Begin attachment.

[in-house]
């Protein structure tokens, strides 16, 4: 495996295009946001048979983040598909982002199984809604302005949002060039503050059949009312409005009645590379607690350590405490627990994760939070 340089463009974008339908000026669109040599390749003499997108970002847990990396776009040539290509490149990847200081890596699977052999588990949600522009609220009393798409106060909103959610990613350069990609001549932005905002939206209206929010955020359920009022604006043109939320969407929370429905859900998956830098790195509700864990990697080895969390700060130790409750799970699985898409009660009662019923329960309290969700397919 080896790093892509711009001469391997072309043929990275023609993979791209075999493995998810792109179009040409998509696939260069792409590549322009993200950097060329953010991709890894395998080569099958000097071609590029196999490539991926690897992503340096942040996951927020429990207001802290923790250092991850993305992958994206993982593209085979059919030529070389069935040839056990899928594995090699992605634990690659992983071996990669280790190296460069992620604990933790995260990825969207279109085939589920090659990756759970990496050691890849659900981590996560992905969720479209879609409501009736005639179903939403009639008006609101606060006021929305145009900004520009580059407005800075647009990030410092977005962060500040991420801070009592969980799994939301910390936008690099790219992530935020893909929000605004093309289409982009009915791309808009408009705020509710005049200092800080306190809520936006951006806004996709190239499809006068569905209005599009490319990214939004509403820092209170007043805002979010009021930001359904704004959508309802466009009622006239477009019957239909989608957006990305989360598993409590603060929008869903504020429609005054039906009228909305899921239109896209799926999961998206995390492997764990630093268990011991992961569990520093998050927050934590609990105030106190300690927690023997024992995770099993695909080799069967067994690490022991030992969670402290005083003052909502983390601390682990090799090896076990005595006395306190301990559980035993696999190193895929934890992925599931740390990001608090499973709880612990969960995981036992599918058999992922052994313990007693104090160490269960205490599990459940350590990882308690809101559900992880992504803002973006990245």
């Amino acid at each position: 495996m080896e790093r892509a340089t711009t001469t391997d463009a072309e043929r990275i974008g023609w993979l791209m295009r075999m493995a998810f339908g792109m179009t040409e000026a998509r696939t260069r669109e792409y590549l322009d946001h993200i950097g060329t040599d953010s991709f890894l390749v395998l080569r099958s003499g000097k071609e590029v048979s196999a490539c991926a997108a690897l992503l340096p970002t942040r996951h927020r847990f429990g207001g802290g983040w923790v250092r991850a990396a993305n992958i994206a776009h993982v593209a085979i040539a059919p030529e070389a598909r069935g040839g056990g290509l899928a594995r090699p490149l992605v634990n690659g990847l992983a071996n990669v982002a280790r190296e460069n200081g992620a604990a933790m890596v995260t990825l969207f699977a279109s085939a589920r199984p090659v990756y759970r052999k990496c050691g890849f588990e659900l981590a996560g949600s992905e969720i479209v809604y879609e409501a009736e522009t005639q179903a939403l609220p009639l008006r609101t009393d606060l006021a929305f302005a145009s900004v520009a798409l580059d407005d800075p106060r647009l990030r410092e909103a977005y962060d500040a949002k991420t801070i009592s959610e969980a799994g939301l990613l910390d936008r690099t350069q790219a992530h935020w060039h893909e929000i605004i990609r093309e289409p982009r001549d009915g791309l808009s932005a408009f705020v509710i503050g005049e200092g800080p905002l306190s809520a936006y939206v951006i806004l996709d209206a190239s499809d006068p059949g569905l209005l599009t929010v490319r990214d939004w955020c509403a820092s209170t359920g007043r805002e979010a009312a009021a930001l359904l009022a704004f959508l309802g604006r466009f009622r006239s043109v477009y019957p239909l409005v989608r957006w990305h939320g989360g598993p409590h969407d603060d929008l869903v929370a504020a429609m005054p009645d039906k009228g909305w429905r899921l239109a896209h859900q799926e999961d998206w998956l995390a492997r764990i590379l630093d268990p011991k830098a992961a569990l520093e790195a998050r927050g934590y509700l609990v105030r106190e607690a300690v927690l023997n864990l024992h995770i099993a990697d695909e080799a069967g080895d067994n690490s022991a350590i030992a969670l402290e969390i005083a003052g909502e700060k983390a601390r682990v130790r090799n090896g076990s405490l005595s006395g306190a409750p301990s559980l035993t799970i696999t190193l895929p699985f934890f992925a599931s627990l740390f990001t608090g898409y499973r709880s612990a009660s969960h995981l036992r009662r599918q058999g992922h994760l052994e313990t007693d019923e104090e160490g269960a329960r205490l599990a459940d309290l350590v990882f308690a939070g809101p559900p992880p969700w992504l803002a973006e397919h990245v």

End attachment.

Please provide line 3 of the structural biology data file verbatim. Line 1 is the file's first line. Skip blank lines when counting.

């Amino acid at each position: 495996m080896e790093r892509a340089t711009t001469t391997d463009a072309e043929r990275i974008g023609w993979l791209m295009r075999m493995a998810f339908g792109m179009t040409e000026a998509r696939t260069r669109e792409y590549l322009d946001h993200i950097g060329t040599d953010s991709f890894l390749v395998l080569r099958s003499g000097k071609e590029v048979s196999a490539c991926a997108a690897l992503l340096p970002t942040r996951h927020r847990f429990g207001g802290g983040w923790v250092r991850a990396a993305n992958i994206a776009h993982v593209a085979i040539a059919p030529e070389a598909r069935g040839g056990g290509l899928a594995r090699p490149l992605v634990n690659g990847l992983a071996n990669v982002a280790r190296e460069n200081g992620a604990a933790m890596v995260t990825l969207f699977a279109s085939a589920r199984p090659v990756y759970r052999k990496c050691g890849f588990e659900l981590a996560g949600s992905e969720i479209v809604y879609e409501a009736e522009t005639q179903a939403l609220p009639l008006r609101t009393d606060l006021a929305f302005a145009s900004v520009a798409l580059d407005d800075p106060r647009l990030r410092e909103a977005y962060d500040a949002k991420t801070i009592s959610e969980a799994g939301l990613l910390d936008r690099t350069q790219a992530h935020w060039h893909e929000i605004i990609r093309e289409p982009r001549d009915g791309l808009s932005a408009f705020v509710i503050g005049e200092g800080p905002l306190s809520a936006y939206v951006i806004l996709d209206a190239s499809d006068p059949g569905l209005l599009t929010v490319r990214d939004w955020c509403a820092s209170t359920g007043r805002e979010a009312a009021a930001l359904l009022a704004f959508l309802g604006r466009f009622r006239s043109v477009y019957p239909l409005v989608r957006w990305h939320g989360g598993p409590h969407d603060d929008l869903v929370a504020a429609m005054p009645d039906k009228g909305w429905r899921l239109a896209h859900q799926e999961d998206w998956l995390a492997r764990i590379l630093d268990p011991k830098a992961a569990l520093e790195a998050r927050g934590y509700l609990v105030r106190e607690a300690v927690l023997n864990l024992h995770i099993a990697d695909e080799a069967g080895d067994n690490s022991a350590i030992a969670l402290e969390i005083a003052g909502e700060k983390a601390r682990v130790r090799n090896g076990s405490l005595s006395g306190a409750p301990s559980l035993t799970i696999t190193l895929p699985f934890f992925a599931s627990l740390f990001t608090g898409y499973r709880s612990a009660s969960h995981l036992r009662r599918q058999g992922h994760l052994e313990t007693d019923e104090e160490g269960a329960r205490l599990a459940d309290l350590v990882f308690a939070g809101p559900p992880p969700w992504l803002a973006e397919h990245v």